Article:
John DeLancey’s newest video provides a tour of the Jerusalem model at the Israel Museum.

GTI Tours has begun a new podcast, with interviews with Gary Burge on the Fifth Gospel, Brad Gray on Jesus’s baptism, and more.

Eric Cline talks about the story of the excavations at Megiddo in the 1920s and 1930s on The Times of Israel podcast.

Bryan Windle pulls together a lot of detail and good photographs in his archaeological biography of King Jehu.

Wayne Stiles looks at Israel’s journey through the Red Sea and to Mount Sinai to see how God works through painful journeys.

Ginger Caessens will be leading an intensive study tour of Jordan in June. I have recommended this many times in the past and continue to do so.

New: A Christian’s Guide to Evidence for the Bible: 101 Proofs from History and Archaeology, by J. Daniel Hays.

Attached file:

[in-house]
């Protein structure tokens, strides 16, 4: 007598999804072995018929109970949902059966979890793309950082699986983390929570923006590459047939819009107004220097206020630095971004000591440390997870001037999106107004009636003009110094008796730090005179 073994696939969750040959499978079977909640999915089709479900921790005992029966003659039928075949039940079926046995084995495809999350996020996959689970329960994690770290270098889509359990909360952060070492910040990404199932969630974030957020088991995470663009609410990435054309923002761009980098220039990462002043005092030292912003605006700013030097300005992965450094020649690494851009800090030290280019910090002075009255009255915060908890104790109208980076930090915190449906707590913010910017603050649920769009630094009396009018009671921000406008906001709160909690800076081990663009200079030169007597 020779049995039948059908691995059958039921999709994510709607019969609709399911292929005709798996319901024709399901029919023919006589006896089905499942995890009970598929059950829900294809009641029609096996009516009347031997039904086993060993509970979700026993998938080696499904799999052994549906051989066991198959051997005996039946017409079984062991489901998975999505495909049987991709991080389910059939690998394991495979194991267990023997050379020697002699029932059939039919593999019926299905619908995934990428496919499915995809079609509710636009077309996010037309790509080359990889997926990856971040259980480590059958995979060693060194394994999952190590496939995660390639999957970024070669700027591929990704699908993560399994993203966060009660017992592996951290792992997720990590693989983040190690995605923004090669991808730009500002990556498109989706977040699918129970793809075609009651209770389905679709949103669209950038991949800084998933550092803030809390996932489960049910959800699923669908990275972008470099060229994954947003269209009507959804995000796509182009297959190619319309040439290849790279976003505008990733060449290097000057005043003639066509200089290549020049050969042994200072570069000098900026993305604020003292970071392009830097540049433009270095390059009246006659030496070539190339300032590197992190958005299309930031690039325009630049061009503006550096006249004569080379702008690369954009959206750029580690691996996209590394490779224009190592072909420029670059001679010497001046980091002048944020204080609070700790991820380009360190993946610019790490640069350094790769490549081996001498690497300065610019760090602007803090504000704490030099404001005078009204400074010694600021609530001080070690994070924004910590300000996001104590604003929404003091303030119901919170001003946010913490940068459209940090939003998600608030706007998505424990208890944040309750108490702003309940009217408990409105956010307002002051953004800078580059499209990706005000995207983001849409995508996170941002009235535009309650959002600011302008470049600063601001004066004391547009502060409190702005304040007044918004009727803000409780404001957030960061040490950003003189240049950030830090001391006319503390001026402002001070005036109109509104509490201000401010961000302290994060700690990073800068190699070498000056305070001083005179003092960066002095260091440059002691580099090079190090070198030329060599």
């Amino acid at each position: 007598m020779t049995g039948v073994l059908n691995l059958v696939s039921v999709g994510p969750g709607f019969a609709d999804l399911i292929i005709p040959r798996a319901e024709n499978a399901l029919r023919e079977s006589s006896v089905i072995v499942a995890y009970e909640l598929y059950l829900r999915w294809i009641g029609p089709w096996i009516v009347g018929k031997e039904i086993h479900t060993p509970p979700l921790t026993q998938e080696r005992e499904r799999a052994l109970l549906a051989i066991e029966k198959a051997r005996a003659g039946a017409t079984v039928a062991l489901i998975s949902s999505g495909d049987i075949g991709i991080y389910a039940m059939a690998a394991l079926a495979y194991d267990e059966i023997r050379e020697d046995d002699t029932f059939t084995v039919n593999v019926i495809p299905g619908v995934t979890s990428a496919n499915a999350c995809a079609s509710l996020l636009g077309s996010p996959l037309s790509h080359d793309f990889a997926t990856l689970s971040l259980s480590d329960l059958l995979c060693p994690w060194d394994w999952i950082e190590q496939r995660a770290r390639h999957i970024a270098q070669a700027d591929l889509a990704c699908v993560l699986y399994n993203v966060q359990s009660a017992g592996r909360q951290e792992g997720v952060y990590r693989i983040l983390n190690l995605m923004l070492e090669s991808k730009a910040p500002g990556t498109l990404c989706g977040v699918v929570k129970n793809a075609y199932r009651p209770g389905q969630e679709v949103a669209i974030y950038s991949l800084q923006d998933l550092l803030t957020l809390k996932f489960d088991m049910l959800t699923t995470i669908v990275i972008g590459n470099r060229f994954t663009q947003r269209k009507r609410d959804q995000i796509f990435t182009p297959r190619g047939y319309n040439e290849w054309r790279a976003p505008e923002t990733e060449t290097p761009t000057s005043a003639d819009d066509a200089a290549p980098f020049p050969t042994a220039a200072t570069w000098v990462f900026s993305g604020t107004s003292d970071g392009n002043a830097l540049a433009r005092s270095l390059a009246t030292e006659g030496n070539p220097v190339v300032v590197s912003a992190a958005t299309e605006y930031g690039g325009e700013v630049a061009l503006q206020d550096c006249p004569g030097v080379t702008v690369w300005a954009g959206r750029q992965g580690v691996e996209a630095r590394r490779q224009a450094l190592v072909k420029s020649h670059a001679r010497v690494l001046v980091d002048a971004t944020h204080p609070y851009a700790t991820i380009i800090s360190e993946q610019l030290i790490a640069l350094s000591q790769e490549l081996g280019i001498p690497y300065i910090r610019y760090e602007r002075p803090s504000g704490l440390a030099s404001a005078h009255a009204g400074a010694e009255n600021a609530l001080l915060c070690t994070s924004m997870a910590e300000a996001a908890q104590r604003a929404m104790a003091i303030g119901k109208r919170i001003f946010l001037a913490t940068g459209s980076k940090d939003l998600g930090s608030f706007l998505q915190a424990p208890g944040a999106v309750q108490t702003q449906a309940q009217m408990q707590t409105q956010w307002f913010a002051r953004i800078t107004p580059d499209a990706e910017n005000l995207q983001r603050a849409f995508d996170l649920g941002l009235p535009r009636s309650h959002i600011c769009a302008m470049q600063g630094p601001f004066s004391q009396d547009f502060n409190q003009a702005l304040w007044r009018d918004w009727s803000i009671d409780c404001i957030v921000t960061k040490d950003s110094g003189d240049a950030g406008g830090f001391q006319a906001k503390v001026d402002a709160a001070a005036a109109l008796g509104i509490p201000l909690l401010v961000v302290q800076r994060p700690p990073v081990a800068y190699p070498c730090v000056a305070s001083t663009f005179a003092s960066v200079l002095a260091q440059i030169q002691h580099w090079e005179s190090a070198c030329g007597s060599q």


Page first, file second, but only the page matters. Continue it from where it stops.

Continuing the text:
Steven Anderson’s research on the identifications of Darius the Mede is now posted online in a very easy-to-read format, presenting the major views and objections to each.

HT: Agade, Explorator, Carl Rasmussen

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Season 2 of Jack Beck’s “The Holy Land—Connecting the Land with Its Stories” has been released on YouTube, with episodes on Psalm 23, David’s flight from Saul, and much more.

John DeLancey’s latest video provides a virtual tour of Gamla.

On Tuesday, David Moster will begin teaching a new course on Egypt and the Bible for The Institute of Biblical Culture.

Registration is now underway for the Bible & Archaeology Fest XXIII on October 24-25, with early bird pricing through the 9th and half price for students.

A very rare Sumerian temple plaque will be returned to Iraq by Britain because it was looted.

ACOR in Amman, Jordan, has announced a number of fellowships for the 2021-22 year.

Carl Rasmussen posts photos of the martyrium of Philip at Hierapolis.

Lawrence J. Mykytiuk is the first to be interviewed in the Scholar’s Chair series on the Bible Archaeology Report.

HT: Agade, Ted Weis